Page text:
Facebook CEO Mark Zuckerberg briefly discussed Instagram at yesterday’s Q1 earnings call, and the takeaway is that big brands want more commercialization, but the Facebook-owned company is content with a growth strategy at the time being. That means no ads on Instagram…for now.
“They’re really doing well and growing quickly and that is the right focus for them,” Zuckerberg said. “They have the opportunity to…build community. I am really optimistic about the business and the opportunities.”
He went on to say that the addition of ads could possibly hamper Instagram’s growth. Instagram just surpassed 100 million monthly active users, and the photo-sharing app is growing at a faster rate than Facebook did at this time in its life.
According to Zuckerberg, it’s not that Instagram isn’t drawing any interest from businesses looking to advertise. “Big brands are approaching us,” he said.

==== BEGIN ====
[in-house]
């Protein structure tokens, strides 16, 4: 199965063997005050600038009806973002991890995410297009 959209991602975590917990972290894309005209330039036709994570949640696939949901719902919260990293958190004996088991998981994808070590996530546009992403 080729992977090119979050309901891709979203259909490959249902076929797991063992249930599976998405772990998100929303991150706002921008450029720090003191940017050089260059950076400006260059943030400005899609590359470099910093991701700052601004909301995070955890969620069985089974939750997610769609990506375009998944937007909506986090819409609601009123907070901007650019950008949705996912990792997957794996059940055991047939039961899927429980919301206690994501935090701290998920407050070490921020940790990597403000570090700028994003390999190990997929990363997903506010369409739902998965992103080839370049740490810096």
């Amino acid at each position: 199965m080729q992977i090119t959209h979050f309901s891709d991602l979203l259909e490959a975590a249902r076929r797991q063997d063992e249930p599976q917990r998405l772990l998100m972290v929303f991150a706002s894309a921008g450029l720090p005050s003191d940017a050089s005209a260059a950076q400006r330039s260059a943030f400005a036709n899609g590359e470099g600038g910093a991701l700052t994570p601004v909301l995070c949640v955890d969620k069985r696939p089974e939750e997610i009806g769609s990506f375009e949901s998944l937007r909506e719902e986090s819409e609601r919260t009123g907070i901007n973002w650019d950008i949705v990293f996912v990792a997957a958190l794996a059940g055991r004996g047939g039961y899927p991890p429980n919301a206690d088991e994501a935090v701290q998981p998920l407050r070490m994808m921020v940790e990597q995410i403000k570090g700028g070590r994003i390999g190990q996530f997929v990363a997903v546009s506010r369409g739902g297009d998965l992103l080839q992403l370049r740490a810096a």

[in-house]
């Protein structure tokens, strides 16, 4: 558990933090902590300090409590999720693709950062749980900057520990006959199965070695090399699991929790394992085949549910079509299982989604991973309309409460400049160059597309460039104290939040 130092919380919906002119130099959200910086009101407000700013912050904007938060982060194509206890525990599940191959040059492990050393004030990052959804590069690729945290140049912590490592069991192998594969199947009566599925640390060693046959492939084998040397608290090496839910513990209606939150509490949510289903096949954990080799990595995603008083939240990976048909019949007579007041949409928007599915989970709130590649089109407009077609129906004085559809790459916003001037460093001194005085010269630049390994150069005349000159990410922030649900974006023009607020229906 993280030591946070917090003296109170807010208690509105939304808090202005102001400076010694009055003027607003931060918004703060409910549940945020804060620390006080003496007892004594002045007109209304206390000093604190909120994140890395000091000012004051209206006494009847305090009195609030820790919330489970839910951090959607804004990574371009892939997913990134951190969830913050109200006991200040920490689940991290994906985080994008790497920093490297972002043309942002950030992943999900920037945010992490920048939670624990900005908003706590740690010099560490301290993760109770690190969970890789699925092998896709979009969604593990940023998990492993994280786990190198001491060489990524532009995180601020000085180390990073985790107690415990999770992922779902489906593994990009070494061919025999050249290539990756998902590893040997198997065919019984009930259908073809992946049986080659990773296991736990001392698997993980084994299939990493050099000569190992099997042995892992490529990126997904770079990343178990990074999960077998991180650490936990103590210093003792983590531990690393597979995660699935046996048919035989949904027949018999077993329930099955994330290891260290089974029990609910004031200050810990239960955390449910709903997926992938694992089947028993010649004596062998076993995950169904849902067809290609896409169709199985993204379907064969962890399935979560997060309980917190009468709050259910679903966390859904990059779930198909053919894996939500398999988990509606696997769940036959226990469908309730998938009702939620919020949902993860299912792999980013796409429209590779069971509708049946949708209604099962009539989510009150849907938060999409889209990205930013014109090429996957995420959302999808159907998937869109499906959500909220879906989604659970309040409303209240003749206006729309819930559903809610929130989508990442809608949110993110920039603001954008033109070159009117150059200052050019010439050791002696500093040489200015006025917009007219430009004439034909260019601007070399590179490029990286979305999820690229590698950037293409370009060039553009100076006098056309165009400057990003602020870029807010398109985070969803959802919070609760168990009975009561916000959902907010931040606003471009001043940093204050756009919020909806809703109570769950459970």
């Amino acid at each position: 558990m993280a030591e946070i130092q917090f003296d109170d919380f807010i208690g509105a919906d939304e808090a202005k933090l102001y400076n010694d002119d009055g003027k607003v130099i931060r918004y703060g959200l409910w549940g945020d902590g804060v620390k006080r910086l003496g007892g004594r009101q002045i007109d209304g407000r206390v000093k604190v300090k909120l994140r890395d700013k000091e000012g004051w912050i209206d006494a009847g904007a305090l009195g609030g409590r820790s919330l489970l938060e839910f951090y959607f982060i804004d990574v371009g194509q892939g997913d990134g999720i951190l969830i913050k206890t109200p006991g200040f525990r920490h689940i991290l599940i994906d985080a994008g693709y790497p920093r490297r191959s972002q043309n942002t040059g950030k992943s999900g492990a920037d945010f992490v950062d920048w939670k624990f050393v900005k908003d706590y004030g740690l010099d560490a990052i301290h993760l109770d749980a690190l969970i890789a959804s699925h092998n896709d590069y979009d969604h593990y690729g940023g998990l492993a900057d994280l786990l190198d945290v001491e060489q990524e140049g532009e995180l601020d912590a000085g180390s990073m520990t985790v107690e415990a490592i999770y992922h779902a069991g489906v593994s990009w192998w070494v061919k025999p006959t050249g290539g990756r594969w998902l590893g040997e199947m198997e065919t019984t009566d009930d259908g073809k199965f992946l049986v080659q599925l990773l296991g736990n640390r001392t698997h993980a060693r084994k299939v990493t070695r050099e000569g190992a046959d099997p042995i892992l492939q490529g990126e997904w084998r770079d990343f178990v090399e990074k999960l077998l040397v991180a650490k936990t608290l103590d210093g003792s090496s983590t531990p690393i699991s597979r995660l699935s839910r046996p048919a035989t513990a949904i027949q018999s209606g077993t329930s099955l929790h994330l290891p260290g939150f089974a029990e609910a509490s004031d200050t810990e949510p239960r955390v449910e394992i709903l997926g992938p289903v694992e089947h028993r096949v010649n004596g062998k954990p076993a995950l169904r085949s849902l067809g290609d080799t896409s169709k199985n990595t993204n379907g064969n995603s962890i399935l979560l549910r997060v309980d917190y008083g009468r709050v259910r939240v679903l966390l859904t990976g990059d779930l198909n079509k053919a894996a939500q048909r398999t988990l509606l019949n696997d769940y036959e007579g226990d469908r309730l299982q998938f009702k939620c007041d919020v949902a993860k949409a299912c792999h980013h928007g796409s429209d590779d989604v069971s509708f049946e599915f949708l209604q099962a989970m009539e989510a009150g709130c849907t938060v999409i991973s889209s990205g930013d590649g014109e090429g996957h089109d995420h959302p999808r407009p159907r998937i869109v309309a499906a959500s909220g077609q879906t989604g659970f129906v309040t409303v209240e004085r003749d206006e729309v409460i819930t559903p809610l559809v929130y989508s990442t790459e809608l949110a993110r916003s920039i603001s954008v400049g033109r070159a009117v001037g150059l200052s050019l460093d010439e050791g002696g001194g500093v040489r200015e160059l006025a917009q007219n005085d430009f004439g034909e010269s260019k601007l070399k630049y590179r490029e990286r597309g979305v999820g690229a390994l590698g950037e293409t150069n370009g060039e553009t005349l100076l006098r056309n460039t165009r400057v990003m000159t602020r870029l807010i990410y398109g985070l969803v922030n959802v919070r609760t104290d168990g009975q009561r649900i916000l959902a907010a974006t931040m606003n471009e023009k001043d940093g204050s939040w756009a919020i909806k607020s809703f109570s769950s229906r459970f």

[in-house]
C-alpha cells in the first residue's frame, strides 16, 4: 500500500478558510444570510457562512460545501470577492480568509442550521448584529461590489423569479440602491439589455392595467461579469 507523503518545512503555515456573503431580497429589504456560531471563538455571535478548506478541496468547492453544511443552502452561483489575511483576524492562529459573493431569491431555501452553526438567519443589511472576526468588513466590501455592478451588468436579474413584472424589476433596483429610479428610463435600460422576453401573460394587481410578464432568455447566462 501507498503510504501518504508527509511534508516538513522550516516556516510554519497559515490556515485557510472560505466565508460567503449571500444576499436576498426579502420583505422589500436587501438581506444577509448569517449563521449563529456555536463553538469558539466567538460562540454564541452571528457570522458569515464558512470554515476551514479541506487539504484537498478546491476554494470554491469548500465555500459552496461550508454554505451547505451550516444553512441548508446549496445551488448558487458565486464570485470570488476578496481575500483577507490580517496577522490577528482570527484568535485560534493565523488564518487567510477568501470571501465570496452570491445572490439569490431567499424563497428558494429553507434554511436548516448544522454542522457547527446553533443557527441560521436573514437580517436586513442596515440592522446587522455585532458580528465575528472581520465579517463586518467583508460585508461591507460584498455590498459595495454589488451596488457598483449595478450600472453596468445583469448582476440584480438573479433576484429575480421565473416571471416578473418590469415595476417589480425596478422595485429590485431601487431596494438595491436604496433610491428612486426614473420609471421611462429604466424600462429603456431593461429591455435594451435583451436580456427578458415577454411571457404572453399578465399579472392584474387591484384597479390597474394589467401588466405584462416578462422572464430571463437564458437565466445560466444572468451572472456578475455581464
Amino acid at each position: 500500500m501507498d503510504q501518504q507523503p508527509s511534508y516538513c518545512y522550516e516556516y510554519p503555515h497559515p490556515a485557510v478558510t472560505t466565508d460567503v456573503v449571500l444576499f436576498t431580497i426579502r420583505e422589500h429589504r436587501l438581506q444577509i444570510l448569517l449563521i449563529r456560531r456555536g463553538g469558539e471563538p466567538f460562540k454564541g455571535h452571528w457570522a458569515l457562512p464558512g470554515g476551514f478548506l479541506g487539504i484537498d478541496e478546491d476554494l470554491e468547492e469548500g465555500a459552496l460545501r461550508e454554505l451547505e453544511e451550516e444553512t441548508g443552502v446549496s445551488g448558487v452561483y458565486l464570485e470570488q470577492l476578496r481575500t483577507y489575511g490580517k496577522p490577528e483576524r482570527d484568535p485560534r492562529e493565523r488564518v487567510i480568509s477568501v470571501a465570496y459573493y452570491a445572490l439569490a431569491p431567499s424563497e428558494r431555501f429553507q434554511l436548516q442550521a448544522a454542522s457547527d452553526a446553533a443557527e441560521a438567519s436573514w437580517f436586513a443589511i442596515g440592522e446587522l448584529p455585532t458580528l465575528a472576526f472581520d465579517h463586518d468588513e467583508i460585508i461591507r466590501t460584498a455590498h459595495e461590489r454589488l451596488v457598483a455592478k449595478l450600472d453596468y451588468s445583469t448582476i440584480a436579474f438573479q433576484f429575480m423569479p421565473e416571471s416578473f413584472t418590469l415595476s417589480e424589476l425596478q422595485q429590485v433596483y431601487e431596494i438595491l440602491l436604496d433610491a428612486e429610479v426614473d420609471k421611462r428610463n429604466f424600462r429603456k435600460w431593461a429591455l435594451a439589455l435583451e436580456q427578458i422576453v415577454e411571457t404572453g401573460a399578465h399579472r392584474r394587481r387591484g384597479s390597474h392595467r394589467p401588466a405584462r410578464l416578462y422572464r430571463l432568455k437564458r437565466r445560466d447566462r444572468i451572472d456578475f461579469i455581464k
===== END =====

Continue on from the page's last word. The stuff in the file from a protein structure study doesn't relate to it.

Some or all of the Service may be supported by advertising revenue. To help us deliver interesting paid or sponsored content or promotions, you agree that a business or other entity may pay us to display your username, likeness, photos (along with any associated metadata), and/or actions you take, in connection with paid or sponsored content or promotions, without any compensation to you.
This led to a mostly misguided outrage that Instagram was going to sell users’ photos. What did deserve outrage was Instagram’s tricky, vague, lawyerly language that attempted to describe a future ad product that didn’t yet exist.
Co-founder Kevin Systrom ended up apologizing, saying they were wrong to put the cart before the horse.
“Going forward, rather than obtain permission from you to introduce possible advertising products we have not yet developed, we are going to take the time to complete our plans, and then come back to our users and explain how we would like for our advertising business to work.”
Instagram will be properly monetized, it’s inevitable. Facebook has already put way too much into the acquisition and Instagram is already such a powerful social channel. But for now, at least, it looks like Zuck is fine to let it grow.